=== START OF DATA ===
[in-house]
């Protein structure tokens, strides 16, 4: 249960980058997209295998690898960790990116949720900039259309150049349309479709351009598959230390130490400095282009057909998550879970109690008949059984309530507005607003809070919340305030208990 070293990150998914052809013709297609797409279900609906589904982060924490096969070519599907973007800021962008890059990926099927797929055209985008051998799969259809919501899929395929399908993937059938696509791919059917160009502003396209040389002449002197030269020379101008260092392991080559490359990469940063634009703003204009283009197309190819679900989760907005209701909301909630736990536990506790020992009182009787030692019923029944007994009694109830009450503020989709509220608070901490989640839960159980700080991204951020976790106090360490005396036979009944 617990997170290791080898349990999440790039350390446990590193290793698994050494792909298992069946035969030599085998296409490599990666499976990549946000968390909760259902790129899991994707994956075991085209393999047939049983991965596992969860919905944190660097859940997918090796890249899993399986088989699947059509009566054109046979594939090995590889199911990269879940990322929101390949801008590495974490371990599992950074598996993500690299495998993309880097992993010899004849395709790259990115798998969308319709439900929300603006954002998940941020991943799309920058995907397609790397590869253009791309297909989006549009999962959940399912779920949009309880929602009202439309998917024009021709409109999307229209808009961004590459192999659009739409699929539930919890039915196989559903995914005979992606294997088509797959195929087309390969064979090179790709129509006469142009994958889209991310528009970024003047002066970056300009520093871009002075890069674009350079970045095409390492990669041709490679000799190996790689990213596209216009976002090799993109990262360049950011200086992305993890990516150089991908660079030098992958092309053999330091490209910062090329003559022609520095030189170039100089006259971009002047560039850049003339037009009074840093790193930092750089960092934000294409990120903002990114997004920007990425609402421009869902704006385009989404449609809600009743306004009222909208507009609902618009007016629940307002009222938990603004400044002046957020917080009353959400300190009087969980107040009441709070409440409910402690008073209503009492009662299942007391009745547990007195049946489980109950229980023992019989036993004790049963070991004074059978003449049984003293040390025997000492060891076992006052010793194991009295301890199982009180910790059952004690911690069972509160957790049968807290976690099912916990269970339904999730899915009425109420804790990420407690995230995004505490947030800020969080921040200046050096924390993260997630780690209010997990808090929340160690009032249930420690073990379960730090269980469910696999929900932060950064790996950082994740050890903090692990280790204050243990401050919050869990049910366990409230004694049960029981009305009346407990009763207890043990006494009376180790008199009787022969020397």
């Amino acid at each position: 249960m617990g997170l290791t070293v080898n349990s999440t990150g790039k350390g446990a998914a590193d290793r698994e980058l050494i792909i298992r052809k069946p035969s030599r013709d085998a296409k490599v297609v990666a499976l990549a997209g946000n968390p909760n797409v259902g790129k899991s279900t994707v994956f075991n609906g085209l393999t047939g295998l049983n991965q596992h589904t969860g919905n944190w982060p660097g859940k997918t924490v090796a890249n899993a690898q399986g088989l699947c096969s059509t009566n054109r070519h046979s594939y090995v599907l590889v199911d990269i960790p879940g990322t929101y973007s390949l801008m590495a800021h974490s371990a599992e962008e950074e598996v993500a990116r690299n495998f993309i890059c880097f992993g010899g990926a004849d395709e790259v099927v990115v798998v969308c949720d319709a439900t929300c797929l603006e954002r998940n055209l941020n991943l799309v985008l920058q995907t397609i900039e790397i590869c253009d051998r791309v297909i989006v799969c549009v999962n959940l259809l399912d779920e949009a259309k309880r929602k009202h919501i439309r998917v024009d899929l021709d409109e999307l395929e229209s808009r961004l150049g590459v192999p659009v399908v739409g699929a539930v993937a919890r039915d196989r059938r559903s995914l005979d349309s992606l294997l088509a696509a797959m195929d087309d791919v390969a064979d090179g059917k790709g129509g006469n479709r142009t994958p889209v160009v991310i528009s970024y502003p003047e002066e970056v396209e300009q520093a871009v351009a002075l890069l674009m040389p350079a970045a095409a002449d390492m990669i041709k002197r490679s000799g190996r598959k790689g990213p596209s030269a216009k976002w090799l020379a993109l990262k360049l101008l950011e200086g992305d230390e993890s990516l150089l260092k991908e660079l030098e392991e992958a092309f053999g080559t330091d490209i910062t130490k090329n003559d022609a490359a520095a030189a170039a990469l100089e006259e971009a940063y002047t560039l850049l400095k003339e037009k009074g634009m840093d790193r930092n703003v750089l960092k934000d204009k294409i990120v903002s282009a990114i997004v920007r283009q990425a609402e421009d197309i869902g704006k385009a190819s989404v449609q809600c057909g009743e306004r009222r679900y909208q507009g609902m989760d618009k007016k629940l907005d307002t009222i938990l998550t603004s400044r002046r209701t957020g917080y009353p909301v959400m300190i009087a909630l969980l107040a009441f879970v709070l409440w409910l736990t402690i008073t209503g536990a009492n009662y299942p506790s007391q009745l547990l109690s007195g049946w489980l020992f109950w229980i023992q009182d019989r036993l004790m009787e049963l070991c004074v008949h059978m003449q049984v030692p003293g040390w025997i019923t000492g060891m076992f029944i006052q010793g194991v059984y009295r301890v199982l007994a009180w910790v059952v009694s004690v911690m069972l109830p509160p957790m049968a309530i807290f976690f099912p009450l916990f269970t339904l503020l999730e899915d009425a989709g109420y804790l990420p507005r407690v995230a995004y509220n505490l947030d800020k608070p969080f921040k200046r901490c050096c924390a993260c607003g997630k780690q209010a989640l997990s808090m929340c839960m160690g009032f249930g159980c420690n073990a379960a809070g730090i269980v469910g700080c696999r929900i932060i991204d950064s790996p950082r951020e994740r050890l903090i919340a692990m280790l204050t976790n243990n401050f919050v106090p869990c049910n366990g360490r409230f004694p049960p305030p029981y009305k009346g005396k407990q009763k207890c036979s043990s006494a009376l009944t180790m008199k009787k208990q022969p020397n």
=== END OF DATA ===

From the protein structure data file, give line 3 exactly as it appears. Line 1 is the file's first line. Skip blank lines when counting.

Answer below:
């Amino acid at each position: 249960m617990g997170l290791t070293v080898n349990s999440t990150g790039k350390g446990a998914a590193d290793r698994e980058l050494i792909i298992r052809k069946p035969s030599r013709d085998a296409k490599v297609v990666a499976l990549a997209g946000n968390p909760n797409v259902g790129k899991s279900t994707v994956f075991n609906g085209l393999t047939g295998l049983n991965q596992h589904t969860g919905n944190w982060p660097g859940k997918t924490v090796a890249n899993a690898q399986g088989l699947c096969s059509t009566n054109r070519h046979s594939y090995v599907l590889v199911d990269i960790p879940g990322t929101y973007s390949l801008m590495a800021h974490s371990a599992e962008e950074e598996v993500a990116r690299n495998f993309i890059c880097f992993g010899g990926a004849d395709e790259v099927v990115v798998v969308c949720d319709a439900t929300c797929l603006e954002r998940n055209l941020n991943l799309v985008l920058q995907t397609i900039e790397i590869c253009d051998r791309v297909i989006v799969c549009v999962n959940l259809l399912d779920e949009a259309k309880r929602k009202h919501i439309r998917v024009d899929l021709d409109e999307l395929e229209s808009r961004l150049g590459v192999p659009v399908v739409g699929a539930v993937a919890r039915d196989r059938r559903s995914l005979d349309s992606l294997l088509a696509a797959m195929d087309d791919v390969a064979d090179g059917k790709g129509g006469n479709r142009t994958p889209v160009v991310i528009s970024y502003p003047e002066e970056v396209e300009q520093a871009v351009a002075l890069l674009m040389p350079a970045a095409a002449d390492m990669i041709k002197r490679s000799g190996r598959k790689g990213p596209s030269a216009k976002w090799l020379a993109l990262k360049l101008l950011e200086g992305d230390e993890s990516l150089l260092k991908e660079l030098e392991e992958a092309f053999g080559t330091d490209i910062t130490k090329n003559d022609a490359a520095a030189a170039a990469l100089e006259e971009a940063y002047t560039l850049l400095k003339e037009k009074g634009m840093d790193r930092n703003v750089l960092k934000d204009k294409i990120v903002s282009a990114i997004v920007r283009q990425a609402e421009d197309i869902g704006k385009a190819s989404v449609q809600c057909g009743e306004r009222r679900y909208q507009g609902m989760d618009k007016k629940l907005d307002t009222i938990l998550t603004s400044r002046r209701t957020g917080y009353p909301v959400m300190i009087a909630l969980l107040a009441f879970v709070l409440w409910l736990t402690i008073t209503g536990a009492n009662y299942p506790s007391q009745l547990l109690s007195g049946w489980l020992f109950w229980i023992q009182d019989r036993l004790m009787e049963l070991c004074v008949h059978m003449q049984v030692p003293g040390w025997i019923t000492g060891m076992f029944i006052q010793g194991v059984y009295r301890v199982l007994a009180w910790v059952v009694s004690v911690m069972l109830p509160p957790m049968a309530i807290f976690f099912p009450l916990f269970t339904l503020l999730e899915d009425a989709g109420y804790l990420p507005r407690v995230a995004y509220n505490l947030d800020k608070p969080f921040k200046r901490c050096c924390a993260c607003g997630k780690q209010a989640l997990s808090m929340c839960m160690g009032f249930g159980c420690n073990a379960a809070g730090i269980v469910g700080c696999r929900i932060i991204d950064s790996p950082r951020e994740r050890l903090i919340a692990m280790l204050t976790n243990n401050f919050v106090p869990c049910n366990g360490r409230f004694p049960p305030p029981y009305k009346g005396k407990q009763k207890c036979s043990s006494a009376l009944t180790m008199k009787k208990q022969p020397n």